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In my early years of vegetarianism, I discovered that avocados were good for more than just guacamole. They were just as excellent in their naked form cut to top a salad or mashed and spread on a sandwich. Helping the situation tremendously was that, at the time, I lived in a place where avocados were local produce and were always guaranteed to be ripe and ready to use. When I moved to a place where that wasn’t the case, I remained spoiled, and it didn’t help that the avocados in the big ol’ chain grocery store were hard as rocks and never seemed to ripen properly. Eventually, I stopped buying them altogether. What’s brought me back to them in the past couple years is hope…and maybe a few health concerns – fiber, vitamins, triglycerides, all that adult stuff.  And this tip about finding ripe avocados from Lifehacker has saved me from bringing home bad ones.

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Okra

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Like brussel sprouts, I couldn’t haven’t identified okra in a vegetable line-up until I was in my twenties. My husband, being the good southerner that he is, took great delight in introducing his Yankee wife to okra. The results? Um…ewwww, and that was with the fried variety! Worse yet was having it in soup or stew when the okra turned gooey.  Over the years I have gotten okra (usually frozen, sometimes breaded) at my husband’s request, but you couldn’t have gotten me to eat it, no way, no how. But considering how my palette has calmed down and matured (I guess), it seemed only natural that someday, eventually, I have to try okra whether I wanted to or not. And that time came last year when I reluctantly agreed to make a vegetarian version of a gumbo recipe that was already in our arsenal. Substitute veggie stock as needed, omit the seafood and chicken, and voila! I’ll be honest, it wasn’t half bad. Really, it wasn’t, and that was despite the gooey okra (which was nearly as gooey as I remembered it.)  Though I don’t feel ready to fully accept okra into my life, we’re going to try growing it in the garden this year. If we get a decent crop then I won’t have a choice. Okra or bust!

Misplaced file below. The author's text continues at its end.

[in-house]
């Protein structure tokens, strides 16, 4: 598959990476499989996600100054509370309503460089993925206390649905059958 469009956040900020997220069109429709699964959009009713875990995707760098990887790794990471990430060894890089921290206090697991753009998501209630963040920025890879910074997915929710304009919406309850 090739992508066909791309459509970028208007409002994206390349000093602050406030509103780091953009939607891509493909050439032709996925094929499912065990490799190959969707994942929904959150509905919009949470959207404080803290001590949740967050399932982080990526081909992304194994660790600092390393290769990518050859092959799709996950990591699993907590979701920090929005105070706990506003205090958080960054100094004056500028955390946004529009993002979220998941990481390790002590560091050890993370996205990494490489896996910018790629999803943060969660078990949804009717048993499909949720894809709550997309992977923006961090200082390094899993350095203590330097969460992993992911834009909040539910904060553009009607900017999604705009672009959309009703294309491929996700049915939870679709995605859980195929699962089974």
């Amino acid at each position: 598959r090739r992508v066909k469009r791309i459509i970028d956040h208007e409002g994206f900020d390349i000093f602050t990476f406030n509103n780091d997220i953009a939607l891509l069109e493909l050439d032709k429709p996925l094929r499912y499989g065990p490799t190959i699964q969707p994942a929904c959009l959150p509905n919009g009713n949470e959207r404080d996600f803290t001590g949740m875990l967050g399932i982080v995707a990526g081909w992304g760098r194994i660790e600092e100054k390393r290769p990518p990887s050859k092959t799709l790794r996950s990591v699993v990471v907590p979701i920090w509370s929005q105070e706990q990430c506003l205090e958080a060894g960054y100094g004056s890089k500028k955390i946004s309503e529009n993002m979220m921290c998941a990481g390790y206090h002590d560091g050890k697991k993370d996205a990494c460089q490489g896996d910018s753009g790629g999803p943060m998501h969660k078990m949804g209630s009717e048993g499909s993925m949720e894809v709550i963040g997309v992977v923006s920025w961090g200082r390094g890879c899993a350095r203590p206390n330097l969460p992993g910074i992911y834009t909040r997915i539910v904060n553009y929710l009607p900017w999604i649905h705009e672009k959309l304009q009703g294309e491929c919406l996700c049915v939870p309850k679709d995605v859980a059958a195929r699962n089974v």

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What foods (vegetables or otherwise) have you gotten to know better, and for the better in recent years? Any suggestions as to other oft-overlooked vegetables that should undoubtedly be in my kitchen?


While Cary’s happy to talk food here, she’s also pretty good at doling out words about video games at United We Game while simultaneously maintaining her own blog, Recollections of Play. You can also find an archive of fun, geeky articles from her and like-minded souls at Geek Force Network.

I Ate This: Two-Cheese Omelette and Toaster Oven Roasted Vegetables

omelette

Sudden craving for a oozing cheesy omelette.

So I made one.

Two beaten eggs, some shredded fresh dill and black pepper, aged cheddar cheese and parmesan crumbled in.

There’s some shredded chicken stuffed inside too, but that’s just because there were leftovers in the fridge.

Syl beat me to posting about roasted vegetables, so I won’t reinvent the wheel, but I’ve been recently into them ever since I figured out that my oven toaster (or toaster oven) was perfectly capable of roasting vegetables. (Duhhh. Right?)

I needed to get back to avoiding too much refined carbs and eating more vegetable carbs anyway, so I was sitting around trying to puzzle out how I could find more lazy ways to get more vegetables in my diet beyond salads and boiling leafy green stuff. (Let’s not even talk about stir-frying, too much time in the kitchen and slaving over a fire.)

I mean, some days, you don’t even feel like boiling water because it’s a pain to stand there and wait for the water to boil, before putting your veggies in, and after that, they taste like… boiled water.

You certainly don’t feel like breaking out your massive oven tray and lining it with foil and going through a big preheating production and massive electrical bill just to roast a small quantity of vegetables, to say nothing of the washing up afterwards.